For five years now I've made this trip a late fall ritual. Last year, I didn't find any gold at all and spent the entire winter and spring in a deep funk as a result. I'm not greedy. Even a minuscule vein can make me happy. But getting skunked two years in a row would be unthinkable.
As my truck reports the strain of the climb up Tioga Pass, I ignore its protests and push harder. I just might make it. If I can get to the other side of the crest before the sun clears the horizon, the task ahead will be made easier. More important, I'll know whether this will be a good year or another winter of despair.
I run through the canyons and trails in my mind: Rock Creek, Virginia Lakes, Spooky Meadow, Wheeler Crest. Which should I try first? Surely one of them will yield the riches I seek.
Suddenly the accelerator becomes more responsive as I near the top of the pass. A bright, orange glow begins to dominate the horizon, making it difficult to see the road. As I top the pass, I pull off the road for a moment and scan the terrain below.
And I see it. Gold. In the canyon below, a solitary slash of bright yellow stands out amongst the dark green pines. This riverside grove is only a hundred yards long, but I can't take my eyes off it for fear the light will change and the gold will disappear. Never mind the spectacular peaks around me and sunrise over Mono Lake in the background. I stand in one of the most dramatic spots in North America, but at this moment all I see is this sunlit patch of gold.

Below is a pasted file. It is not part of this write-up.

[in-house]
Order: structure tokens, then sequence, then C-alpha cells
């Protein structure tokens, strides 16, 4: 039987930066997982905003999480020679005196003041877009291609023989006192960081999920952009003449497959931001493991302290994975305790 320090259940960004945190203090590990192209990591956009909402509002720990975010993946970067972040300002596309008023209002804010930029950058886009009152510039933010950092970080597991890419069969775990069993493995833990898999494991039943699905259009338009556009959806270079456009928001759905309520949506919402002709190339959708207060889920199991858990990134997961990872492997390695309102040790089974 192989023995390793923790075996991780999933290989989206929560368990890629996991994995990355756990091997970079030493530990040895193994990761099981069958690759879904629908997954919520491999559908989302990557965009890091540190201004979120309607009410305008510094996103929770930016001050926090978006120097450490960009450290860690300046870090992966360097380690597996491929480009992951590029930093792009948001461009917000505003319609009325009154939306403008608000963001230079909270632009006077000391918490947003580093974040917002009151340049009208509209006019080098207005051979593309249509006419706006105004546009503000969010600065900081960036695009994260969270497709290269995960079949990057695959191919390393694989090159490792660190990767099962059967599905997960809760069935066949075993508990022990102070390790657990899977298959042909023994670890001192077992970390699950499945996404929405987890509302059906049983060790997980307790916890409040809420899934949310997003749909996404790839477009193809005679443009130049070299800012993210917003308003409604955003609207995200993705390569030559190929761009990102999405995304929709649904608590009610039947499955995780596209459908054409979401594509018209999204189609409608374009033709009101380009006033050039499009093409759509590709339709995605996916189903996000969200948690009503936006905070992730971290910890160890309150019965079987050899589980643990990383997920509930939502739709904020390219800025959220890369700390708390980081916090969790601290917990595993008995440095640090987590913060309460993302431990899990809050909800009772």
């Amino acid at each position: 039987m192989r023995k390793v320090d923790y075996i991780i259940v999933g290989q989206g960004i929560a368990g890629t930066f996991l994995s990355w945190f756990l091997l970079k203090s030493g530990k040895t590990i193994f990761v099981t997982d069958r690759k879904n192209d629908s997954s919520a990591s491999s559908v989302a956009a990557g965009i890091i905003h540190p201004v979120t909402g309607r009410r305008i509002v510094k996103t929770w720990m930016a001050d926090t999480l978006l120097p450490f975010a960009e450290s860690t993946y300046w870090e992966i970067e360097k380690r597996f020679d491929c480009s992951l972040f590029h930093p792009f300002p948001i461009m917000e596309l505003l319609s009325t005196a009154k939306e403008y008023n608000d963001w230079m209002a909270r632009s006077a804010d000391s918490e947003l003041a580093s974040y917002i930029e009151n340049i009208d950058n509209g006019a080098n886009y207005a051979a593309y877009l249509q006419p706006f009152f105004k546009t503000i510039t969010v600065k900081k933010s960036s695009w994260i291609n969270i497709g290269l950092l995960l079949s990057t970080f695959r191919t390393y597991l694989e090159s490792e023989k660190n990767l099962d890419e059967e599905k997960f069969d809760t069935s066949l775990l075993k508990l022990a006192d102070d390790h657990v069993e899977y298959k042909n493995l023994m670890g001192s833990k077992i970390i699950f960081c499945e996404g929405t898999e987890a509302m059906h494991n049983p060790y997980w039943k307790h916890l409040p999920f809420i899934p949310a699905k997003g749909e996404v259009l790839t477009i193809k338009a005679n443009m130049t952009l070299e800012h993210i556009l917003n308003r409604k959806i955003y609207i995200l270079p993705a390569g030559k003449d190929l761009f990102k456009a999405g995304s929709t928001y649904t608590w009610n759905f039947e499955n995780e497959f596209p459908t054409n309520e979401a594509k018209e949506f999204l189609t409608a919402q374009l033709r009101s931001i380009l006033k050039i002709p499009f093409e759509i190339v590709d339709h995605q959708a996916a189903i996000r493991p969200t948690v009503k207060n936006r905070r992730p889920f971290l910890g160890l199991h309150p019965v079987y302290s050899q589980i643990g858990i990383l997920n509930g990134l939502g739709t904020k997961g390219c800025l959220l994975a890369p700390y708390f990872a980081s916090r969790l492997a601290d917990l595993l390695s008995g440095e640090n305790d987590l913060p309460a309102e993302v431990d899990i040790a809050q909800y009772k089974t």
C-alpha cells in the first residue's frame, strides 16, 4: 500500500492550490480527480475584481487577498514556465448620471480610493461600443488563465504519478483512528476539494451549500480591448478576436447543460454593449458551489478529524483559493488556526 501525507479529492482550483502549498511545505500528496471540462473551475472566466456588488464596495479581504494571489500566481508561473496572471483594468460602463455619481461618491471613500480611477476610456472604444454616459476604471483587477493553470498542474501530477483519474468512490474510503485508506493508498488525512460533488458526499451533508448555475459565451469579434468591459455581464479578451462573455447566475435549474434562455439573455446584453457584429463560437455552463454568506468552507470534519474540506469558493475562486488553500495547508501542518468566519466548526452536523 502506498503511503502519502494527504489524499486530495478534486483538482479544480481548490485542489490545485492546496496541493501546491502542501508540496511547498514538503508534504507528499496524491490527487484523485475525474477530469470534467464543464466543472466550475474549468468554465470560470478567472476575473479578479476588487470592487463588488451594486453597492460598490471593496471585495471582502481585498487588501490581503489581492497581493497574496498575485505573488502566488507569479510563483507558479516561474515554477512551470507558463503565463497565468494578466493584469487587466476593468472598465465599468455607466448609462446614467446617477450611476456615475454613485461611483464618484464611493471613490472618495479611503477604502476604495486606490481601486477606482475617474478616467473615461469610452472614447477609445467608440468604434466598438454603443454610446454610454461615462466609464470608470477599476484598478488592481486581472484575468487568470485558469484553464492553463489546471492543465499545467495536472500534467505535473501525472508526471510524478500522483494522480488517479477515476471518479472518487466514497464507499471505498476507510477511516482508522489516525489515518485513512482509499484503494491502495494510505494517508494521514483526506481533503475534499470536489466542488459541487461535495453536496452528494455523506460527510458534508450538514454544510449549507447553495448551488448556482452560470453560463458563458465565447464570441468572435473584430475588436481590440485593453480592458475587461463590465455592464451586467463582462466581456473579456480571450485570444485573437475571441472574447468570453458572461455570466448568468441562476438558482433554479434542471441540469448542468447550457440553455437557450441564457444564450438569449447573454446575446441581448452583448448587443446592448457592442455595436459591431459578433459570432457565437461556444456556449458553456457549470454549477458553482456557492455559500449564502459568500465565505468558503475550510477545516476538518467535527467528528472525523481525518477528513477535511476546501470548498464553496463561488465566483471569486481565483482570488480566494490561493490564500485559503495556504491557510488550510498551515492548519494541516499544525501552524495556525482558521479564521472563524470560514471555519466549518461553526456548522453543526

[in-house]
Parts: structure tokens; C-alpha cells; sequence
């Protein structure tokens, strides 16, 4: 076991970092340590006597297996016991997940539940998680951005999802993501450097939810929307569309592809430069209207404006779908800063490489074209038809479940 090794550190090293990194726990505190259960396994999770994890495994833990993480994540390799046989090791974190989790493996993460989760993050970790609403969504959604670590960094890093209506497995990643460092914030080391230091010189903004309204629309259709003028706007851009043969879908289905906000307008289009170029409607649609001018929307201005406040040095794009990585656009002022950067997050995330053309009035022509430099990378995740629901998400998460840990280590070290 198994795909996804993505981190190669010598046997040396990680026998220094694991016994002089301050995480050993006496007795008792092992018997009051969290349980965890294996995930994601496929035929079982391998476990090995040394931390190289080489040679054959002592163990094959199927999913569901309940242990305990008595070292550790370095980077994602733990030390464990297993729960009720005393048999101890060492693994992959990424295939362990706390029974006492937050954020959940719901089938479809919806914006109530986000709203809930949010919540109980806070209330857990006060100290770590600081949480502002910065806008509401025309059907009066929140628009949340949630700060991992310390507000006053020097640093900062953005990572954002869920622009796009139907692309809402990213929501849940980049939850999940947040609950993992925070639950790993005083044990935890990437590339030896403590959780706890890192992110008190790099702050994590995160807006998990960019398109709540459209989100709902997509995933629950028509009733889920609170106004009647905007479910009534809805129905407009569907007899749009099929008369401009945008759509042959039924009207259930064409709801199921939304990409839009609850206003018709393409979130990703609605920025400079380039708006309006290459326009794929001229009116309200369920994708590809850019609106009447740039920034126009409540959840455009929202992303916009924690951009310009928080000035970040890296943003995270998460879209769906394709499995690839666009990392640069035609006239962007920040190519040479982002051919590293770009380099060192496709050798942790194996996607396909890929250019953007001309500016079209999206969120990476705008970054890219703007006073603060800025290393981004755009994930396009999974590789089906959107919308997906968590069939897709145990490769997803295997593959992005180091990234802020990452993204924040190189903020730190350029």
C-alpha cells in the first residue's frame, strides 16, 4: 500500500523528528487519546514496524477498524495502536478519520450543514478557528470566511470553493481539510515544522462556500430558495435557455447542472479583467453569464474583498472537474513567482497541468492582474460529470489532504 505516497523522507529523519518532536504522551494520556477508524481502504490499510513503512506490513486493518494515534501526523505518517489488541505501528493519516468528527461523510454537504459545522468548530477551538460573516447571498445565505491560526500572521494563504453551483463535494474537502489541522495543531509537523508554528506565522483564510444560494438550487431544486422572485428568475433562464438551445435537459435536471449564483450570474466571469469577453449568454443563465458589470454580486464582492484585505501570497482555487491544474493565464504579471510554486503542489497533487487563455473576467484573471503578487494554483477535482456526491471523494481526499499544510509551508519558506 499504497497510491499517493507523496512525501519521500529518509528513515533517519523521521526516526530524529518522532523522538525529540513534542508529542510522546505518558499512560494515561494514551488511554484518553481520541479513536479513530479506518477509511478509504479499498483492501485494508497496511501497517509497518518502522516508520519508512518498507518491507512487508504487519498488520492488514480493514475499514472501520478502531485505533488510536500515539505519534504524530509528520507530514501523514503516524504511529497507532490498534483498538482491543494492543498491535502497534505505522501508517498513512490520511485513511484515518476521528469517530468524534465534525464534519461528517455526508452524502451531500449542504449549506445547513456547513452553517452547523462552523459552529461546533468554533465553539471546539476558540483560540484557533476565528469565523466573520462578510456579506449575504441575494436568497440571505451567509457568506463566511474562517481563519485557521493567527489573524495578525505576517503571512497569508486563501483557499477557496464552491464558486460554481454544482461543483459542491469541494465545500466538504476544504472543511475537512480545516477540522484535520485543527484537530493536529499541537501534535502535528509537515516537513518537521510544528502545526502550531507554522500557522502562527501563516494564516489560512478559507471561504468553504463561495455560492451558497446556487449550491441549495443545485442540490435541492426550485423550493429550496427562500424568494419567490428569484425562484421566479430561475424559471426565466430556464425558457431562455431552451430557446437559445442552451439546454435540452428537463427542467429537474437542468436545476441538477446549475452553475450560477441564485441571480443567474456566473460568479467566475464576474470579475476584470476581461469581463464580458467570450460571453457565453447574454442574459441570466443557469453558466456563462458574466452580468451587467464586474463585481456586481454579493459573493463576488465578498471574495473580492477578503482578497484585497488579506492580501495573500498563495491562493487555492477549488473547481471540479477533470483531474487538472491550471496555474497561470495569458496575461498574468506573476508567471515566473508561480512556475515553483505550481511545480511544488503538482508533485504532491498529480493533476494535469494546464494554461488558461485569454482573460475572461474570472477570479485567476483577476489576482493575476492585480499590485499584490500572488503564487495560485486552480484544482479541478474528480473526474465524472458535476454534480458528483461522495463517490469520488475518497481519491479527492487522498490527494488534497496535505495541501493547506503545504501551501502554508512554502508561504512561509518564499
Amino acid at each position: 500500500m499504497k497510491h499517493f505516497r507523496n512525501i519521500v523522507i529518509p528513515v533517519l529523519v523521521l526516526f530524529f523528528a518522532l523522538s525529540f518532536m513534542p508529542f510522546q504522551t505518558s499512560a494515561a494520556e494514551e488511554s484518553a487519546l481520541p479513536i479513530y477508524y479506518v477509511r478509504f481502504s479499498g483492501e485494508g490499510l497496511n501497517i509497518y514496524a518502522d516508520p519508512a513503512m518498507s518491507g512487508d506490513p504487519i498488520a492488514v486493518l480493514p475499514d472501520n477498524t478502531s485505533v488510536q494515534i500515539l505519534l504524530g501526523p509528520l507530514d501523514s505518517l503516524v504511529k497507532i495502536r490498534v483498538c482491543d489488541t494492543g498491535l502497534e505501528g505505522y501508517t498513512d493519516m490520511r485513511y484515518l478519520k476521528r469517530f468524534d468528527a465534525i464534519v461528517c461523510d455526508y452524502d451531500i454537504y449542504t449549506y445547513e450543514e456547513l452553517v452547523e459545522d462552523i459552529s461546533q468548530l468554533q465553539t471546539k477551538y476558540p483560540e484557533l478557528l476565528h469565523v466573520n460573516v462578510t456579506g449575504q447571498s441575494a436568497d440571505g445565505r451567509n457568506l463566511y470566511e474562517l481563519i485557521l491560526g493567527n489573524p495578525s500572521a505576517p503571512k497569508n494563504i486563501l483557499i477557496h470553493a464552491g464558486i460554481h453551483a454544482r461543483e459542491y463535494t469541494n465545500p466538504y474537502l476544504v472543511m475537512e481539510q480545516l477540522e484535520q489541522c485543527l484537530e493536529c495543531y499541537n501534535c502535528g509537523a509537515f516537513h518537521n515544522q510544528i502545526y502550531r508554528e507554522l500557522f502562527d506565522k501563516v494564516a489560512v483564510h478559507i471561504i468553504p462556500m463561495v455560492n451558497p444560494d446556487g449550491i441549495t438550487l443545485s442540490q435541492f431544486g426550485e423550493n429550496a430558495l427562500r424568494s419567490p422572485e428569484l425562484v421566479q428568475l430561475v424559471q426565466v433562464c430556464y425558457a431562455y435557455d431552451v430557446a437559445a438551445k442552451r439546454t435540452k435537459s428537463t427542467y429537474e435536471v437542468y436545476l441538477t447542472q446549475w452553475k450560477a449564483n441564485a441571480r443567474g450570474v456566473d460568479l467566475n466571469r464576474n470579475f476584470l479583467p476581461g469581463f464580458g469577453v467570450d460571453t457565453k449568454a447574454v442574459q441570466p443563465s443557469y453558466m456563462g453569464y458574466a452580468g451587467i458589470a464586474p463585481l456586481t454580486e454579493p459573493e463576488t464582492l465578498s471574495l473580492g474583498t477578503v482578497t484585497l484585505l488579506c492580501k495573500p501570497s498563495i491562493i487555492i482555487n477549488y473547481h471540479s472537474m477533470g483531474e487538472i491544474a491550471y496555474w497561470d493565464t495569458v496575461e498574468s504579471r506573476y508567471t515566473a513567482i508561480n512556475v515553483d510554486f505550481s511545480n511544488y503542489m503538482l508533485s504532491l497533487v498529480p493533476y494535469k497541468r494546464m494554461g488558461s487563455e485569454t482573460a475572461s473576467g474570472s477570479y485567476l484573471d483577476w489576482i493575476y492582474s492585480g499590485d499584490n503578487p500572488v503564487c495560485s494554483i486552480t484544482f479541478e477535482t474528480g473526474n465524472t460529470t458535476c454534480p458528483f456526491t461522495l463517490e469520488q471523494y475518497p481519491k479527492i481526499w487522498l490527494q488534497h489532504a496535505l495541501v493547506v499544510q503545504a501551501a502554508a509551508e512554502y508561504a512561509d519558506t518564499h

Oh, this will make up for last year, I think, instantly forgiving myself for the morning's slow start.
It doesn't always happen this way, but in a good year-and this is going to be a very good year-the aspens and other deciduous trees on the eastern slopes of the Sierra put on a display that rivals any in the country. Just one glance has told me what I needed to know.
My body is relaxing now. I pull the nearest map off the seat and check my notes. Soon I'll be hiking up to my favorite, private place, setting up camp so that tomorrow's sunrise will put me at the end of a rainbow. And I'll fill my pot with Sierra gold.
-By Thom Hogan Photo by Londie G. Padelsky
Autumnal Sampler Where to get your fall fix
Be prepared for short days, snow creeping ever lower down the peaks, and grizzlies wallowing in the lowbush cranberries.
Pinnell Mountain National Recreation Trail, 27.3 miles long, follows a chain of alpine ridges northeast of Fairbanks. The trailheads can be reached at Twelvemile Summit (milepost 85.6 on the Alaska Highway) and Eagle Summit (milepost 107.3) on the Steese Highway. Contact: Bureau of Land Management, Steese/White Mountains District, 1150 University Ave., Fairbanks, AK 99708-3844; (907) 474-2200; http://aurora.ak.blm.gov/ Steese/PMT.html.